Accessibility of Referents in Discourse Semantics

Sai Qian 1
1 SEMAGRAMME - Semantic Analysis of Natural Language
Inria Nancy - Grand Est, LORIA - NLPKD - Department of Natural Language Processing & Knowledge Discovery
Abstract : Anaphora is a ubiquitous linguistic phenomenon whereby the interpretation of one ex- pression, called the anaphor, depends on that of another, called the antecedent. This thesis studies the semantics of one particular sort of anaphora: pronominal anaphora, where both anaphor and antecedent are singular noun phrases. More specifically, the thesis deals with the accessibility of discourse referents using a formal system of dynamic semantics. Our central concerns are the factors which determine the “antecedent poten- tial” of a noun phrase, namely, the conditions under which a noun phrase may act as antecedent of a particular anaphoric expression. Due to the pioneering work of Tarski and Montague in the last century, it has been shown that natural language, in particular English, can be interpreted as a formal lan- guage. However, Montague Grammar (MG) is designed to account for the semantics of isolated sentences. But we are also interested in discourse which is more than a random collection of unrelated sentences. MG is empirically problematic for a series of discourse phenomena, such as the inter-sentential anaphora and the donkey anaphora. Since the 1980s, a number of semantic theories have been established for the seman- tics of discourses, e.g., Discourse Representation Theory (DRT), File Change Semantics (FCS), and Dynamic Predicate Logic (DPL). These theories are subsumed under dynamic semantics because they propose a novel point of view: the meaning of an expression is identified with its potential to change the context, rather than its truth conditions (as in MG). However, the classical dynamic theories are not completely satisfactory. For instance, DRT relies on an indispensable level of representational structure, hence the Fregean and Montagovian tradition of compositionality is not restored. As for DPL, although its syntax is the one of standard predicate logic, which is a non-classical seman- tics. Further more, both DRT and DPL suffer from the so-called destructive assignment problem. More recently, De Groote proposes another dynamic framework called Type Theoretic Dynamic Logic (TTDL), which lays the theoretical foundation of this thesis. This frame- work follows the Montagovian tradition and is completely compositional. It only makes use of well-established mathematical and logical tools, such as λ-calculus and theory of types. In TTDL, the notion of left and right context are introduced in order to achieve dynamics: the left context consists of a list of accessible variables for future reference, and the right context is its continuation. The lift-span of a discourse referent in TTDL is boiled down to its existence in the left context. Despite the valuable insights yielded by the classical theories of discourse semantics, there is a wide range of exceptional phenomena that they fail to address, e.g., anaphora under double negation and modality. Concentrating on these two exceptions, this thesis provides a corresponding adaptation of TTDL for each case. Briefly speaking, for the problem of double negation, we propose to encapsulate both the affirmative representation and the negative representation of an expression in its semantics. Negation is treated as an operation which switches the positions of the two representations. Thus a second negation will switch the positions again as if no negation had ever occurred. In this way, a double negation can be eliminated and the desired referent accessibility is modeled. As for anaphora under modality, we propose to enrich the TTDL left context with the notion of modal base, which is proposed by Kratzer. The possible world model is integrated in the semantic representation as well. Moreover, we show how the different adaptations could work in an unified framework.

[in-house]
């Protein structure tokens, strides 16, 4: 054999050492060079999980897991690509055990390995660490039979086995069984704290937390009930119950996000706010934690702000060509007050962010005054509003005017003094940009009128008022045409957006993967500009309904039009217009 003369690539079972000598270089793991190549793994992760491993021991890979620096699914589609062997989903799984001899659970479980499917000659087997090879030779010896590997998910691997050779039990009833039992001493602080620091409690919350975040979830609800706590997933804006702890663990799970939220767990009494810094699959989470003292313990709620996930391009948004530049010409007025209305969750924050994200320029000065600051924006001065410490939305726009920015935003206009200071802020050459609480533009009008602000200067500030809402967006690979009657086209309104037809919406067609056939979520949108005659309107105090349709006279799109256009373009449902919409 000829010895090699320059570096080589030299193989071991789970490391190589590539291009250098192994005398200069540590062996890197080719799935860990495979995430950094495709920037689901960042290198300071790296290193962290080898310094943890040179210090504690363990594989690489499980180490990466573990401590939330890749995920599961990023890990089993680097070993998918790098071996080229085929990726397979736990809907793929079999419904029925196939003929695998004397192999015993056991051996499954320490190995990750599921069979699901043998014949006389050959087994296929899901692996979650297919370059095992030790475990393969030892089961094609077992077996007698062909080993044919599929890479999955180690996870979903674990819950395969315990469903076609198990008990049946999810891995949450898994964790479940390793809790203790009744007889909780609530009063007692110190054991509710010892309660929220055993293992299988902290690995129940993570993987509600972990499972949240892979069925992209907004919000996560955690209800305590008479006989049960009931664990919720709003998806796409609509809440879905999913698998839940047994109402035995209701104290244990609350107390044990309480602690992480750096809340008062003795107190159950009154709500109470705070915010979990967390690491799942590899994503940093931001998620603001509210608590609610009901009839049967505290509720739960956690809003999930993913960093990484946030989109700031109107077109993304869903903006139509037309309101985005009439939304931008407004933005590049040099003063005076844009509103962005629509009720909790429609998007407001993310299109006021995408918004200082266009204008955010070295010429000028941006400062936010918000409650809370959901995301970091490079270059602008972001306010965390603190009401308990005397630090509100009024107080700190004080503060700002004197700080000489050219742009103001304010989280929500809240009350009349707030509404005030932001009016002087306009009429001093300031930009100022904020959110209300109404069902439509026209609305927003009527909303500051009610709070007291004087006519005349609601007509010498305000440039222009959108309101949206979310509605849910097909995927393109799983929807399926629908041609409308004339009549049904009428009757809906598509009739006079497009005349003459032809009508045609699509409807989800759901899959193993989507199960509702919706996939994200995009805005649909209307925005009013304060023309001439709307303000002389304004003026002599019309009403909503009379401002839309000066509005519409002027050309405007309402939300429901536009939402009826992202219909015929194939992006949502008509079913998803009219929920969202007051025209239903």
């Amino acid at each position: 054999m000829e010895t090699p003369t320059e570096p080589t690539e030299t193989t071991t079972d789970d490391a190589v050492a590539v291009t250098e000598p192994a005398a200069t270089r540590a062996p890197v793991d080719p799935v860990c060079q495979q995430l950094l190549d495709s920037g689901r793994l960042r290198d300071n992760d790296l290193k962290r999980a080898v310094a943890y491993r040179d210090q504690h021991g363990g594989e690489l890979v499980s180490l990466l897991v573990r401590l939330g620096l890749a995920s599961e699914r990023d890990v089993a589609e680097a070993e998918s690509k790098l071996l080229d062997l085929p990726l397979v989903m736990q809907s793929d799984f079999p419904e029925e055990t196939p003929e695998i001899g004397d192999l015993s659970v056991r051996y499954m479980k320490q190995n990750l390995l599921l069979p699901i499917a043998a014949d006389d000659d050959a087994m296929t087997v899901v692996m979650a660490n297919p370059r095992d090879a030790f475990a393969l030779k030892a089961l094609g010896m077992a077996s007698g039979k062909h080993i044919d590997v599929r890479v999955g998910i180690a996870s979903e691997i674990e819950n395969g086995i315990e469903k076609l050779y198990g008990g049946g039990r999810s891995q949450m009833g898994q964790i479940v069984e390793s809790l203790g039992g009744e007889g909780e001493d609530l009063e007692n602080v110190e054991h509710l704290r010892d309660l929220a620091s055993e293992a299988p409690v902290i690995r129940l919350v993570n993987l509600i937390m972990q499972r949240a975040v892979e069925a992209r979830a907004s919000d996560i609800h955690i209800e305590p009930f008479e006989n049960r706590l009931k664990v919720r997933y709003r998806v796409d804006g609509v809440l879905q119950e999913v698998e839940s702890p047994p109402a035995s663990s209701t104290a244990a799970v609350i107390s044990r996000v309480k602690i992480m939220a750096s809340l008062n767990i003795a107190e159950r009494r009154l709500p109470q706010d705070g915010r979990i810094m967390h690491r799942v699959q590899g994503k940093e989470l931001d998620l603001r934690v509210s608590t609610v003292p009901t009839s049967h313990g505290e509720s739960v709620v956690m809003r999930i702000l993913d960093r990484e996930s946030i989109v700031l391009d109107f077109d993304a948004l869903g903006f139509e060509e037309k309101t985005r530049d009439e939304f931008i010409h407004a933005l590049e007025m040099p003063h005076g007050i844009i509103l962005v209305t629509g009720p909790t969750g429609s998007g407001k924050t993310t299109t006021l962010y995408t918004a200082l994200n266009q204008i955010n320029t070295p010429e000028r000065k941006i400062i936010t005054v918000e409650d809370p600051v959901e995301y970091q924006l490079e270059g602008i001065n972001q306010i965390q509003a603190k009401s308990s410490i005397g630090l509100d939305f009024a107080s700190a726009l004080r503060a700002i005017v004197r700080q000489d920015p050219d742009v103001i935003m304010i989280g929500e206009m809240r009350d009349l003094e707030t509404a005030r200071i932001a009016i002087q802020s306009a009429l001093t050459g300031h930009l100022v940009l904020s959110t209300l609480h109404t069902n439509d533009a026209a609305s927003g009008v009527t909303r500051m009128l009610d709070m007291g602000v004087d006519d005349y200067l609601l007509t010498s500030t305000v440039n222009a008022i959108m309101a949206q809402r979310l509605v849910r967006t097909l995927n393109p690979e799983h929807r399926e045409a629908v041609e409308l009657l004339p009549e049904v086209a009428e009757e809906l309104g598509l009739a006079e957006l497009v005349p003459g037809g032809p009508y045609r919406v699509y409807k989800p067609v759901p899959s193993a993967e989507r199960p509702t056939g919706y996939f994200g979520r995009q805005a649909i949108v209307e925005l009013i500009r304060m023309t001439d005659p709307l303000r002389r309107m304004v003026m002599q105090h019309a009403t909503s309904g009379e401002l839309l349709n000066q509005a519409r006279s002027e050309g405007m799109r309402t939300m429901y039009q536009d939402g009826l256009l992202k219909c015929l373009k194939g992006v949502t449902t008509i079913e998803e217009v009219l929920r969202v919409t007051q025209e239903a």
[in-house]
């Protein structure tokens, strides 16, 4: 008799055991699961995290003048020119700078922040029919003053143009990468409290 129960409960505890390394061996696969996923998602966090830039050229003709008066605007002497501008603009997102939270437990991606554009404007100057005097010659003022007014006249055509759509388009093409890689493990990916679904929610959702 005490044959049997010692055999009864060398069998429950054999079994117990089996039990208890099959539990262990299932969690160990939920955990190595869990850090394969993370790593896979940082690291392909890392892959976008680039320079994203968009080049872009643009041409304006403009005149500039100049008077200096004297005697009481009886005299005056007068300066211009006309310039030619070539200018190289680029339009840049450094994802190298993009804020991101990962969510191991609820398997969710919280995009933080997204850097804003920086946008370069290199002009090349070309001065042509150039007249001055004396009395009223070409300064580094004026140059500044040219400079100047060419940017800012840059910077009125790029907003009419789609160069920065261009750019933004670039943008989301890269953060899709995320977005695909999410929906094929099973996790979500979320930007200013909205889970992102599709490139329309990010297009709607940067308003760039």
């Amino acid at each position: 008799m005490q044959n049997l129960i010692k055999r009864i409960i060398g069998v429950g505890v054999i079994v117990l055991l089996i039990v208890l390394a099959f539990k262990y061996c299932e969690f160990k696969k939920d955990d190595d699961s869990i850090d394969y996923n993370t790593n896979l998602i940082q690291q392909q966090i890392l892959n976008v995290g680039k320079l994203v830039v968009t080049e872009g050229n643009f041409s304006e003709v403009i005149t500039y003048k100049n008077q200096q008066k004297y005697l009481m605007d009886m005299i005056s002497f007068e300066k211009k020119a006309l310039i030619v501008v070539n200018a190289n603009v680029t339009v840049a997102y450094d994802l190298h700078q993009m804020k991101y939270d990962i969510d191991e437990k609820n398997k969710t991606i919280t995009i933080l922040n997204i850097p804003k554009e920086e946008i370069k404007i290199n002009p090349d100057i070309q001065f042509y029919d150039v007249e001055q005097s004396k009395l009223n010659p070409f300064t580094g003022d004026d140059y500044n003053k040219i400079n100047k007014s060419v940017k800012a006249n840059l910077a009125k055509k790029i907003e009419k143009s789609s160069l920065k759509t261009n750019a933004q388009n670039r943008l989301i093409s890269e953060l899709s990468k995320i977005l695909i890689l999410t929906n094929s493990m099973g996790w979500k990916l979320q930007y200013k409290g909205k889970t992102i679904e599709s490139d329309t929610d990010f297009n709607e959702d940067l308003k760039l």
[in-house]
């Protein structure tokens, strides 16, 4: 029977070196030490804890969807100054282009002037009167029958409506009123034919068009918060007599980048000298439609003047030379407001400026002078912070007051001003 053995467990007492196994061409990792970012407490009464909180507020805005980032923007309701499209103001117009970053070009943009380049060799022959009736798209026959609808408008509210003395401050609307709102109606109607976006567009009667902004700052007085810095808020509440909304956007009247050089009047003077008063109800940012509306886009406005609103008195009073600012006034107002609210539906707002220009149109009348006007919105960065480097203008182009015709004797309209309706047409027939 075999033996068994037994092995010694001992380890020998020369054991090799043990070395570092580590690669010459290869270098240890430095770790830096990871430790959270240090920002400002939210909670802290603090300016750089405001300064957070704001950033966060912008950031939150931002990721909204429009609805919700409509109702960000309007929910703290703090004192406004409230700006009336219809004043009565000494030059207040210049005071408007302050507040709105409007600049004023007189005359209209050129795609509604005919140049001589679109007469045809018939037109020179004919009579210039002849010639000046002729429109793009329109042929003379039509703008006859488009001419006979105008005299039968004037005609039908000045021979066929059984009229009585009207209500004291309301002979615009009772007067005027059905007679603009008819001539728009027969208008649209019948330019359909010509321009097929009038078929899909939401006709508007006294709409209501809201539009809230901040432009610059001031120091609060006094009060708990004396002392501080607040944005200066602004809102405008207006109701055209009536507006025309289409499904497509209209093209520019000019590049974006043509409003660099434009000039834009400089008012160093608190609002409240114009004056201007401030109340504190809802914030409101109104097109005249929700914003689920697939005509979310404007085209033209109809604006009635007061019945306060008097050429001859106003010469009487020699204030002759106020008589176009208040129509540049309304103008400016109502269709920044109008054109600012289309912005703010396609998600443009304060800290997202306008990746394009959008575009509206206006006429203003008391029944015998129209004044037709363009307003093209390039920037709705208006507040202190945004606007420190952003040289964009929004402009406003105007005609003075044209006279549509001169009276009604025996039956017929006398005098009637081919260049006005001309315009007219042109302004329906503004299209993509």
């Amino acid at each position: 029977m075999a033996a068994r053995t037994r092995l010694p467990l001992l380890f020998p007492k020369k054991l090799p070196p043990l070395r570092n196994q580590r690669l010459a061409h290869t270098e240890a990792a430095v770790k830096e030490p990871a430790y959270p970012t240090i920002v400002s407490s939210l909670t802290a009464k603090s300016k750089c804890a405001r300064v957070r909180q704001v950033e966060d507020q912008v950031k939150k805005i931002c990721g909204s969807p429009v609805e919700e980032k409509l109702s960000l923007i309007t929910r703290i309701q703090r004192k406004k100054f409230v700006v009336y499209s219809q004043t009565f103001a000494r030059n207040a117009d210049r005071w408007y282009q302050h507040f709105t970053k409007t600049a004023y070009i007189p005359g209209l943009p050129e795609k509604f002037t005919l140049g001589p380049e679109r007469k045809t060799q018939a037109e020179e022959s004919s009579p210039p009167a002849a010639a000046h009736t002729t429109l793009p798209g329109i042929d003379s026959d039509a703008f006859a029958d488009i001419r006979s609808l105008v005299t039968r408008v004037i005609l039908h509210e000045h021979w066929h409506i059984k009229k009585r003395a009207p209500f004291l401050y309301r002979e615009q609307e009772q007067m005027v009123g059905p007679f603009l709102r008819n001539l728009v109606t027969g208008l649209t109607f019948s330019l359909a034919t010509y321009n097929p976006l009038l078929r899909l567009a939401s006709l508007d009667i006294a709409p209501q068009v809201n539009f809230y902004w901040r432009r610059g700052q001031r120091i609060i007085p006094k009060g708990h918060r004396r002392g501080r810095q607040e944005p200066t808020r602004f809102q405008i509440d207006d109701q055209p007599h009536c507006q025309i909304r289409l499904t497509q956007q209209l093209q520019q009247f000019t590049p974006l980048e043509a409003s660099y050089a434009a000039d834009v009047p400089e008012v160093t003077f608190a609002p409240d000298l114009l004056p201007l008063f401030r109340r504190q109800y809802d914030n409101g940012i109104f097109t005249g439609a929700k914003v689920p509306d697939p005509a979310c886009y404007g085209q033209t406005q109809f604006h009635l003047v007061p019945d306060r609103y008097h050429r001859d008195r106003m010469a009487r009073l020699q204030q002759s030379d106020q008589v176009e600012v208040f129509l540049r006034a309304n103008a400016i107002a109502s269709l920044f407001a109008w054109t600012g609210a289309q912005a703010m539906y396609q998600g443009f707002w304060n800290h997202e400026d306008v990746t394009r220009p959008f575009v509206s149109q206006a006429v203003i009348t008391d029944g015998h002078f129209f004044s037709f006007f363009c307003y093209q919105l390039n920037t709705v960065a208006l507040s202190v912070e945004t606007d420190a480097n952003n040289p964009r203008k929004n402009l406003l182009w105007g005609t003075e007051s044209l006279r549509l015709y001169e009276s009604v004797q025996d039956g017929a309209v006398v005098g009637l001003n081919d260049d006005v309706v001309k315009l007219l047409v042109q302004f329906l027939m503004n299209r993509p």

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Sai Qian. Accessibility of Referents in Discourse Semantics. Computation and Language [cs.CL]. Université de Lorraine, 2014. English. ⟨NNT : 2014LORR0138⟩. ⟨tel-01750993v2⟩

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